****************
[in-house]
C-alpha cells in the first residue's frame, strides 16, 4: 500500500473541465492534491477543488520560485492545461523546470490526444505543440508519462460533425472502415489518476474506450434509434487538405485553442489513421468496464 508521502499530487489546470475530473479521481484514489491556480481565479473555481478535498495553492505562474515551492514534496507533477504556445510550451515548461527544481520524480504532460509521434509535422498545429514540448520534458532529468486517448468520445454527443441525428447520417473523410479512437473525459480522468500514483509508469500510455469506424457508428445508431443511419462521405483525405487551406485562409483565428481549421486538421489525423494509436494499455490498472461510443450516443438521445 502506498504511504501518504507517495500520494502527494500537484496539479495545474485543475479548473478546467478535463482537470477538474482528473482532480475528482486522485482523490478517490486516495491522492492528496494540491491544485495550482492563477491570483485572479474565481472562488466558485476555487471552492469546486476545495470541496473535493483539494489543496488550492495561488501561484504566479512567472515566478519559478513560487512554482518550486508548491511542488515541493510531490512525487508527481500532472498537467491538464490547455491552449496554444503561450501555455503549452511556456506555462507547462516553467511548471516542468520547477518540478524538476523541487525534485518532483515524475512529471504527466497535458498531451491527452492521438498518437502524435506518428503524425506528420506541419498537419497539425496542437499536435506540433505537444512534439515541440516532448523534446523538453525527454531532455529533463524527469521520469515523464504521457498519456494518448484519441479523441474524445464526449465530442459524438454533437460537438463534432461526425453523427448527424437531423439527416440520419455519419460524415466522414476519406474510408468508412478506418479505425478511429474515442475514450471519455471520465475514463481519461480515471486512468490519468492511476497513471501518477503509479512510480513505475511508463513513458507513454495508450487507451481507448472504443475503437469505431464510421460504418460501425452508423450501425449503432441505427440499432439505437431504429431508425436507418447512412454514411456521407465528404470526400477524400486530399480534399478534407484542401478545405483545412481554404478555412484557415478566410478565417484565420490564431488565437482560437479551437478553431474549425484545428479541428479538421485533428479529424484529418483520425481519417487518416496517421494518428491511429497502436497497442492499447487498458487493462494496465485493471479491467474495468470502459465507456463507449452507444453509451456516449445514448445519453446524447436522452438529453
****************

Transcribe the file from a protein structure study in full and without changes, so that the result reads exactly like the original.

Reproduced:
[in-house]
C-alpha cells in the first residue's frame, strides 16, 4: 500500500473541465492534491477543488520560485492545461523546470490526444505543440508519462460533425472502415489518476474506450434509434487538405485553442489513421468496464 508521502499530487489546470475530473479521481484514489491556480481565479473555481478535498495553492505562474515551492514534496507533477504556445510550451515548461527544481520524480504532460509521434509535422498545429514540448520534458532529468486517448468520445454527443441525428447520417473523410479512437473525459480522468500514483509508469500510455469506424457508428445508431443511419462521405483525405487551406485562409483565428481549421486538421489525423494509436494499455490498472461510443450516443438521445 502506498504511504501518504507517495500520494502527494500537484496539479495545474485543475479548473478546467478535463482537470477538474482528473482532480475528482486522485482523490478517490486516495491522492492528496494540491491544485495550482492563477491570483485572479474565481472562488466558485476555487471552492469546486476545495470541496473535493483539494489543496488550492495561488501561484504566479512567472515566478519559478513560487512554482518550486508548491511542488515541493510531490512525487508527481500532472498537467491538464490547455491552449496554444503561450501555455503549452511556456506555462507547462516553467511548471516542468520547477518540478524538476523541487525534485518532483515524475512529471504527466497535458498531451491527452492521438498518437502524435506518428503524425506528420506541419498537419497539425496542437499536435506540433505537444512534439515541440516532448523534446523538453525527454531532455529533463524527469521520469515523464504521457498519456494518448484519441479523441474524445464526449465530442459524438454533437460537438463534432461526425453523427448527424437531423439527416440520419455519419460524415466522414476519406474510408468508412478506418479505425478511429474515442475514450471519455471520465475514463481519461480515471486512468490519468492511476497513471501518477503509479512510480513505475511508463513513458507513454495508450487507451481507448472504443475503437469505431464510421460504418460501425452508423450501425449503432441505427440499432439505437431504429431508425436507418447512412454514411456521407465528404470526400477524400486530399480534399478534407484542401478545405483545412481554404478555412484557415478566410478565417484565420490564431488565437482560437479551437478553431474549425484545428479541428479538421485533428479529424484529418483520425481519417487518416496517421494518428491511429497502436497497442492499447487498458487493462494496465485493471479491467474495468470502459465507456463507449452507444453509451456516449445514448445519453446524447436522452438529453